Boston Othotics and Prosthetics

Q&A with Chris Nelson, CPO, Boston Orthotics & Prosthetics

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One of the most experienced scoliosis experts at Boston Orthotics & Prosthetics, Chris Nelson has been treating scoliosis patients in Boston O&P clinics since 1998. In this Q&A, Chris shares how he became interested in orthotics and prosthetics, how his degree in psychology helps him provide better care to his patients, and what his most rewarding experience at Boston O&P has been.

What was your first experience with the field of orthotics and prosthetics?

My first experiences in the field of O&P came through my early volunteer time and work as a physical therapy aid at Overlake Hospital in Bellevue Washington; a hospital my mother worked at for over 30 years. I became exposed to a variety of O&P devices and learned how they helped to improve the lives of the patients I was working with.

How did that experience influence your decision to go into orthotics and prosthetics?

I enjoyed the design aspects of O&P and the role it played in the problem-solving process for each patient. I was also influenced and learned a lot from the work my parents did for a living. My mother was an emergency room nurse for 30 years and my father worked as a researcher and designer in the field of optics and laser technology.

What made you decide to specialize in scoliosis?

The three dimensional nature of scoliosis is intriguing to me and I have always enjoyed learning how we can positively influence the pathomechanics of scoliosis. I also enjoy the creative aspects of brace design, whether it is with the use of CAD or working with a plaster mold by hand.

You also specialize in pediatric prosthetics. What drew you to that area?

I love the resiliency of children in general, and the opportunity I have to empower them with tools to overcome the challenges that are presented to them. I enjoy working with my father to create parts that are non-standard or not available in order to create functional devices for children.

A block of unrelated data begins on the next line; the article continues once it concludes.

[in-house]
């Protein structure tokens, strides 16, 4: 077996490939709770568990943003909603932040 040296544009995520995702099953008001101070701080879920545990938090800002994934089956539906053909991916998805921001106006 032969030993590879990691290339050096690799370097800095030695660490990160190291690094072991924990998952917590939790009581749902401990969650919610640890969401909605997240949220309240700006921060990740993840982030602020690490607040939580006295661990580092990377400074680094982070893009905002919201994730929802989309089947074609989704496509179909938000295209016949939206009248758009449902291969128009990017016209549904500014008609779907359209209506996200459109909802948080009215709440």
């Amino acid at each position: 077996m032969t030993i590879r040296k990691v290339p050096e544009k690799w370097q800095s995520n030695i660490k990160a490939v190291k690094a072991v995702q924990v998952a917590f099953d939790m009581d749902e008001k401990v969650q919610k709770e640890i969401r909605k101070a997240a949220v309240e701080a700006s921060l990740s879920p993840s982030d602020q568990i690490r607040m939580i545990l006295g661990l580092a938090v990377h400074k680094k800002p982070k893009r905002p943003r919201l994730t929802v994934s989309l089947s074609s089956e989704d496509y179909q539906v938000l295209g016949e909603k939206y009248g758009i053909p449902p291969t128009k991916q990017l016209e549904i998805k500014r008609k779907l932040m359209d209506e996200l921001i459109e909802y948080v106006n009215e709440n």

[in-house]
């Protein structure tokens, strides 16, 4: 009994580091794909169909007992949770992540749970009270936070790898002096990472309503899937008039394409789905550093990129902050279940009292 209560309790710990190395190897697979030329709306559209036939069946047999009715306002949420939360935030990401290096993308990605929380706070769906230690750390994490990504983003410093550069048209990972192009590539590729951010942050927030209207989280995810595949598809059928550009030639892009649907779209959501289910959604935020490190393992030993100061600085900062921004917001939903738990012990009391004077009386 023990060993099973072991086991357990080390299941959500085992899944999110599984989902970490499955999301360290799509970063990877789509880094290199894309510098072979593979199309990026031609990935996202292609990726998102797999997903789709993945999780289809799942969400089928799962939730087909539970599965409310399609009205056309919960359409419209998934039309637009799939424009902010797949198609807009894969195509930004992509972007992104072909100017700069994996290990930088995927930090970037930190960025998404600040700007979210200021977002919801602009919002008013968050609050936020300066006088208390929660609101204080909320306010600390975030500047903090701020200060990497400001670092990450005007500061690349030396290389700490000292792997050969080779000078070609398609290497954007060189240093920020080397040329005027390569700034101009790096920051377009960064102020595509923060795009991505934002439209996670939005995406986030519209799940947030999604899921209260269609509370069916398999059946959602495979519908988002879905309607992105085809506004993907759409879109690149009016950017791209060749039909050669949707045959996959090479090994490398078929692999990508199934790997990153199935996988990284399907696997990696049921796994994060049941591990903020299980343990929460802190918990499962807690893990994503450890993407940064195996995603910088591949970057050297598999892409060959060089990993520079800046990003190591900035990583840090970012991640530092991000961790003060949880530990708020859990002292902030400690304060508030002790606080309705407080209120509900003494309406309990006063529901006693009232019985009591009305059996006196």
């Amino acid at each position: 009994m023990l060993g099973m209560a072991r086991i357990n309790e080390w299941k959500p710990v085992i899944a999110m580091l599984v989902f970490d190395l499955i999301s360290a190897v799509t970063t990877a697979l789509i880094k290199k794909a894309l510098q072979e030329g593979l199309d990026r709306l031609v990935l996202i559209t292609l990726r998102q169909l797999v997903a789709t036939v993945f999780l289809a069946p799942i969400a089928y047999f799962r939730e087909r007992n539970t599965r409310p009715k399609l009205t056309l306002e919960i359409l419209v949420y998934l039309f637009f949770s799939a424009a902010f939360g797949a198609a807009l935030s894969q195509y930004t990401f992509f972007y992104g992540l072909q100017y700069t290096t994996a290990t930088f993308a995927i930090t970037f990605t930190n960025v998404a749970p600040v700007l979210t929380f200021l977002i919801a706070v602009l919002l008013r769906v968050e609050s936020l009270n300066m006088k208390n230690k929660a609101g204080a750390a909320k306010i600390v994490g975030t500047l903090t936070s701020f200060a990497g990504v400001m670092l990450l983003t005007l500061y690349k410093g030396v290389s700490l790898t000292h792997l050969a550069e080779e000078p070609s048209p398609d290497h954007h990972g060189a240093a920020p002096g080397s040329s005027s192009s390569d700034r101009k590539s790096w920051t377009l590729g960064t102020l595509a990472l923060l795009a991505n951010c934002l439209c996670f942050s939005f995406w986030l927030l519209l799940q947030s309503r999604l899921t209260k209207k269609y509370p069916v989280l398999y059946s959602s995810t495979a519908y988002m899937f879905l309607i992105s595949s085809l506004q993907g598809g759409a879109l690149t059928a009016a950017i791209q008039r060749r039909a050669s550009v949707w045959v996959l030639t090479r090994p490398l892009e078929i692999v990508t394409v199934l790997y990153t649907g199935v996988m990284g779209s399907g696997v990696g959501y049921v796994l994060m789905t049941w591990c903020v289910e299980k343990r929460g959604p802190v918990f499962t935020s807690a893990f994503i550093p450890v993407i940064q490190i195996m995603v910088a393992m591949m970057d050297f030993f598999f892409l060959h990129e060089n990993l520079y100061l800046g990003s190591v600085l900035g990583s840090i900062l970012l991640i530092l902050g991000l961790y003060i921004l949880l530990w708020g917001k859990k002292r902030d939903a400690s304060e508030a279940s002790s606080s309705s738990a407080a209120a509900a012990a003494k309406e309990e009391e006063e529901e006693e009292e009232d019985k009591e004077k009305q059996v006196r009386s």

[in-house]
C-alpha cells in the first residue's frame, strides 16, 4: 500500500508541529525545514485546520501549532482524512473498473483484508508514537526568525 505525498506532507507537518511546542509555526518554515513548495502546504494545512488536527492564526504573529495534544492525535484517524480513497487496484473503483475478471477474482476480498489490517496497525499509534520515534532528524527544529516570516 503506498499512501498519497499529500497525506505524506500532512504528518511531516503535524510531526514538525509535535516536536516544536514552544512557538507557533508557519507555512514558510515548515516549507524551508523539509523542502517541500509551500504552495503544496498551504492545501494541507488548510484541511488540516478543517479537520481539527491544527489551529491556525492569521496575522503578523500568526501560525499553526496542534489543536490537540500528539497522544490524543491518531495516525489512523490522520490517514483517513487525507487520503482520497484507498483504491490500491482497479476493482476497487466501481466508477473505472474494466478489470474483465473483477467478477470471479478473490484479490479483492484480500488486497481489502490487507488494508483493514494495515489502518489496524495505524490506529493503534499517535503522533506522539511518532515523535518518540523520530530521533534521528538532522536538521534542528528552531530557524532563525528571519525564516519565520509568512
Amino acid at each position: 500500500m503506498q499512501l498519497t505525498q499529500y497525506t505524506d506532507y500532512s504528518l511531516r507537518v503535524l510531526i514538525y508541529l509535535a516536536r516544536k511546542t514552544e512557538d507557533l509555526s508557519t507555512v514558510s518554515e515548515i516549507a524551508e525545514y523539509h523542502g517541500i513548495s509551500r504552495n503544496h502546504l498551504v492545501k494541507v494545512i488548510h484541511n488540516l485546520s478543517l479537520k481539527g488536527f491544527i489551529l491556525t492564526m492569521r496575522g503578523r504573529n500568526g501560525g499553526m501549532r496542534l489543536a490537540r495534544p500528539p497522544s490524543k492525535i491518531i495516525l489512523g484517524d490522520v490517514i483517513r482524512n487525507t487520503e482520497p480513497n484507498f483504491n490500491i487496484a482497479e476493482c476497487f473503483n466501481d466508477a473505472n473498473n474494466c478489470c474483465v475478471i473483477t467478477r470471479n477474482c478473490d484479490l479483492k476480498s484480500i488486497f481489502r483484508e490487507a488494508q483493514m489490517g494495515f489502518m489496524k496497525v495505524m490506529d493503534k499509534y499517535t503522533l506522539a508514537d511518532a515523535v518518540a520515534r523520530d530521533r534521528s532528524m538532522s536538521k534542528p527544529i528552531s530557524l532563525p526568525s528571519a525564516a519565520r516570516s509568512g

In addition to a B.S. in Prosthetics & Orthotics, you have a B.A. in Psychology from the University of Washington. Has your background in psychology been beneficial to your practice?

Yes. Understanding the psychosocial aspects of a situation is very important in creating a successful outcome for the families you work with. “Fixing” someone’s back or leg is not always the end of the story. There is often a lot of stress and anxiety created for the patient in the process of treating them, which, although not intentional, can sometimes need to be addressed or brought to light to other health care providers or insurance companies to create more balance for the patient.

This year marks your 21st anniversary of joining Boston O&P. What made you decide to stay so long with the same company?

It is a wonderful company to work for. Boston O&P has made many positive changes over the years that have improved both patient care and employee well-being and they continue to do so. We are always trying to learn how to improve. Staying is an easy decision.

Do the doctors you serve at Children’s Hospital of Philadelphia have a preference for scoliosis braces?

The standard of care at Children’s Hospital of Philadelphia is outcome-based and is patient- and family- focused. Each patient is evaluated and treated individually based on their needs. Boston O&P provides a vast majority of the scoliosis bracing for Children’s Hospital of Philadelphia and has done so since 1980. The preferred and most prescribed brace at Children’s Hospital of Philadelphia is the Boston Brace 3D.

Boston Brace 3D patient x-rays

We feel strongly that the Boston Brace 3DTM is the best idiopathic scoliosis brace on the market with regards to outcomes, cost, and patient satisfaction. However, for families that are interested in other bracing designs, we offer clinical, financial, and real life solutions that will allow them to make an informed decision. We are trained and regularly provide other bracing designs such as Cheneau, nocturnal bracing, META style bracing, and N.M. bracing.

What has been your most rewarding experience working in your field and at Boston O&P specifically?

Co-authoring a chapter in the Atlas of Amputations and Limb Deficiencies: Surgical, Prosthetic, and Rehabilitation Principles.

From a patient treatment perspective, there is nothing better than seeing a young girl smile and sigh after being discharged from her scoliosis brace knowing that she has avoided surgery.

Do you have any specific goals or wishes you’d like to fulfill in your career?

I just want to help people reach their goals and feel like they have received the best care they can obtain.


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